Separation anxiety is a relatively common condition that affects dogs when they are separated from their owners. In most cases, the anxiety that your dog feels leads him to partake in inappropriate and even destructive behaviors making separation anxiety a serious concern for dog owners. If you regularly come home and find household objects destroyed, your garbage in tatters, or receive constant complaints from neighbors about barking and howling, there is a good chance your dog is suffering from separation anxiety.
As pack animals, dogs have evolved to live in groups and they do not like to be alone. Most of the time, dogs will feel some separation anxiety, but we only become aware of a problem in extreme cases. Indeed, all dogs will be happy to see you when you return home. They greet you at the door with a wagging tail and possibly a few licks to the hand. While you were gone however, your dog probably felt lonely, which is basically a form of mild separation anxiety. Still, in more serious cases your dog will start to panic. He will cry and bark in an attempt to get you to return but when this fails he will turn to problem behaviors. Chewing books, shoes, and pillows or defecating in the house are all signs that your dog has severe separation anxiety.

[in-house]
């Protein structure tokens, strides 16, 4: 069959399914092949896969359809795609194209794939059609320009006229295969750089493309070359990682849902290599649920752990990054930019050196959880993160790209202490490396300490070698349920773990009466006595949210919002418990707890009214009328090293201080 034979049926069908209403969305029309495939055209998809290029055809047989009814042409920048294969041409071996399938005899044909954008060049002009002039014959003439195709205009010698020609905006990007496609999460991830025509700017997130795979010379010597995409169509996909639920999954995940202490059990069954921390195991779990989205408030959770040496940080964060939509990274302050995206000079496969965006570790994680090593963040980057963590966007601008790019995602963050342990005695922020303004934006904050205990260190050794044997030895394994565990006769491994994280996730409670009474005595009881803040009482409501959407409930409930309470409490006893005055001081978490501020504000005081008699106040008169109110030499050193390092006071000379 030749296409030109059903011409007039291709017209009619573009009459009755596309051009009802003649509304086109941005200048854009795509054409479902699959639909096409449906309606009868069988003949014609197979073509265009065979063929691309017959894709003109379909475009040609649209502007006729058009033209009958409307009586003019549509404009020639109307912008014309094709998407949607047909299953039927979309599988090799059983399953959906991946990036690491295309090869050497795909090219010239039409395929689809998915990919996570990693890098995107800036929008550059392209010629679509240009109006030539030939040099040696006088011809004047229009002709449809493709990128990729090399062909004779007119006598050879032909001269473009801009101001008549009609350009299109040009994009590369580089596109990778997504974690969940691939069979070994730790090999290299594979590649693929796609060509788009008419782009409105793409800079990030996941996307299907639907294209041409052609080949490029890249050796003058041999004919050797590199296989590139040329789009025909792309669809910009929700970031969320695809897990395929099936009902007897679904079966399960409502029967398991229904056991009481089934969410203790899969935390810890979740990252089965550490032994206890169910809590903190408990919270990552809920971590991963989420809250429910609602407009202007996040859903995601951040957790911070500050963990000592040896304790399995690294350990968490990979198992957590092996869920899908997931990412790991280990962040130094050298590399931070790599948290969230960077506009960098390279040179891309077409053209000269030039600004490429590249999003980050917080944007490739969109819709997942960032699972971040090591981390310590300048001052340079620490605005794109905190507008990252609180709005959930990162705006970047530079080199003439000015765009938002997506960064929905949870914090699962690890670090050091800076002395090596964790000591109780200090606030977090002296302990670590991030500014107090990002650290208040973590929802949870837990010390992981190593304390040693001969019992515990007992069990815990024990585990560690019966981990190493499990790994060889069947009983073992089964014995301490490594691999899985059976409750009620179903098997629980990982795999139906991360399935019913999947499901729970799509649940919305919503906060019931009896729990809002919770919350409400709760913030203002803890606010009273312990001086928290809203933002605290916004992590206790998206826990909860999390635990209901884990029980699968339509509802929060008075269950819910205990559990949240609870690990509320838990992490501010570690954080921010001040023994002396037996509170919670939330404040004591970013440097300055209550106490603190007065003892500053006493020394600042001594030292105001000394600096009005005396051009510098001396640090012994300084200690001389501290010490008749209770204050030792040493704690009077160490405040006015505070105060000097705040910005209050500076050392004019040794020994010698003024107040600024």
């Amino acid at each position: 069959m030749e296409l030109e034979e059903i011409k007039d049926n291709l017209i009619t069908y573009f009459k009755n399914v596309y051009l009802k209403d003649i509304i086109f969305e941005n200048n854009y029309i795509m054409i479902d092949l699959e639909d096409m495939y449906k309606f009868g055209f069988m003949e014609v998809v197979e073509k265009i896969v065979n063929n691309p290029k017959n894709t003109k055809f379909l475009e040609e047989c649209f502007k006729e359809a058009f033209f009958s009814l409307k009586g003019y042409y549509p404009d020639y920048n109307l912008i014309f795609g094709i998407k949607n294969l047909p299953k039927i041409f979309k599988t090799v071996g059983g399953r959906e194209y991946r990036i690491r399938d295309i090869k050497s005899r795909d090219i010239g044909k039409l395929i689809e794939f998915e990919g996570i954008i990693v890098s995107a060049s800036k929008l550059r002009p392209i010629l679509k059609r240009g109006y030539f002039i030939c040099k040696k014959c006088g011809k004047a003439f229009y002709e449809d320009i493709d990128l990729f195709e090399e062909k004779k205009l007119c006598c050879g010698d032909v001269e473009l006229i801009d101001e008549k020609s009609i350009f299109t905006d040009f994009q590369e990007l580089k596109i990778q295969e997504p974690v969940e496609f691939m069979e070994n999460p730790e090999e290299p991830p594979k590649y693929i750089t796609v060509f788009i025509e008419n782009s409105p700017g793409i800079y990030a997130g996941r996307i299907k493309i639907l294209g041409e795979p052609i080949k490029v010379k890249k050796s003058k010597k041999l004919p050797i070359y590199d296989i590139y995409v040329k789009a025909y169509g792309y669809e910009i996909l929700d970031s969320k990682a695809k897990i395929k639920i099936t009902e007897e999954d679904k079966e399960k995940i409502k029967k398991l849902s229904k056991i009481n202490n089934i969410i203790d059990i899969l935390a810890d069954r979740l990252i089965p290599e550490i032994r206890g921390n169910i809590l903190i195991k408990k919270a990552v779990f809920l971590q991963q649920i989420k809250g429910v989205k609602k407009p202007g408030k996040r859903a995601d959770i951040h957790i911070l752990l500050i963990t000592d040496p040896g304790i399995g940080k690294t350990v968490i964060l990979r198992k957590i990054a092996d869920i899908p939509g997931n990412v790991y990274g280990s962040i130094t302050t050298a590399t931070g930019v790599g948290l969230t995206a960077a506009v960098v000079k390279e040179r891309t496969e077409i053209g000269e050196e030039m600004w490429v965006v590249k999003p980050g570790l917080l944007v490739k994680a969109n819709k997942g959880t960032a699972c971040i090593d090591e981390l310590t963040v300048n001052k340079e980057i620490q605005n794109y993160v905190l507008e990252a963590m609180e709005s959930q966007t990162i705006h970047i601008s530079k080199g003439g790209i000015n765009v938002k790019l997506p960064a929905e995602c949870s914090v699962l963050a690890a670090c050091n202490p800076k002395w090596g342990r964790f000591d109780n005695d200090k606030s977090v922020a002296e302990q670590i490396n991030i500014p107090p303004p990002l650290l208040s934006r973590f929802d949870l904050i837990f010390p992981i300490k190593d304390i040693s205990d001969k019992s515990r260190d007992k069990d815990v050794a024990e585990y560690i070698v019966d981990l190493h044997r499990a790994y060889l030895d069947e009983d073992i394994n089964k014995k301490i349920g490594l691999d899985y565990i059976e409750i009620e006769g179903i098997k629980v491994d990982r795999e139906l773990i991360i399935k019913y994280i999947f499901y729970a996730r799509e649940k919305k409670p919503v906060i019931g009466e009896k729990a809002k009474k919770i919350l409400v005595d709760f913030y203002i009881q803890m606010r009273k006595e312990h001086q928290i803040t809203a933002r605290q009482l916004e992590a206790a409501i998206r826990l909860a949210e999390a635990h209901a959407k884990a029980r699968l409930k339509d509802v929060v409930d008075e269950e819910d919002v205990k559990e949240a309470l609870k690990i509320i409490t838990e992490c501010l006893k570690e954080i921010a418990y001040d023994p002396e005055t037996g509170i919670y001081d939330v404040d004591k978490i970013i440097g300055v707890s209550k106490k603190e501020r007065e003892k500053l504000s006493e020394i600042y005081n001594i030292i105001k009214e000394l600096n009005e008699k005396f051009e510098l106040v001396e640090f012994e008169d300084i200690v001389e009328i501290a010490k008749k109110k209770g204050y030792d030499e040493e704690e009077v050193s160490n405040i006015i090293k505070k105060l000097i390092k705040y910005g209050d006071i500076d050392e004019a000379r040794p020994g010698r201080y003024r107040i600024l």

Treating separation anxiety focuses on giving your dog the confidence to be alone. He needs to know that he is safe even when you are not home. Most veterinarians recommend careful training using behavioral modification techniques. You may even want to give your dog things to do when you’re not home. Interactive toys are a great way to keep your dog occupied when he’s alone so he won’t destroy the house. Nevertheless, if you suspect your dog has separation anxiety, speak to your veterinarian about a program to treat the problem.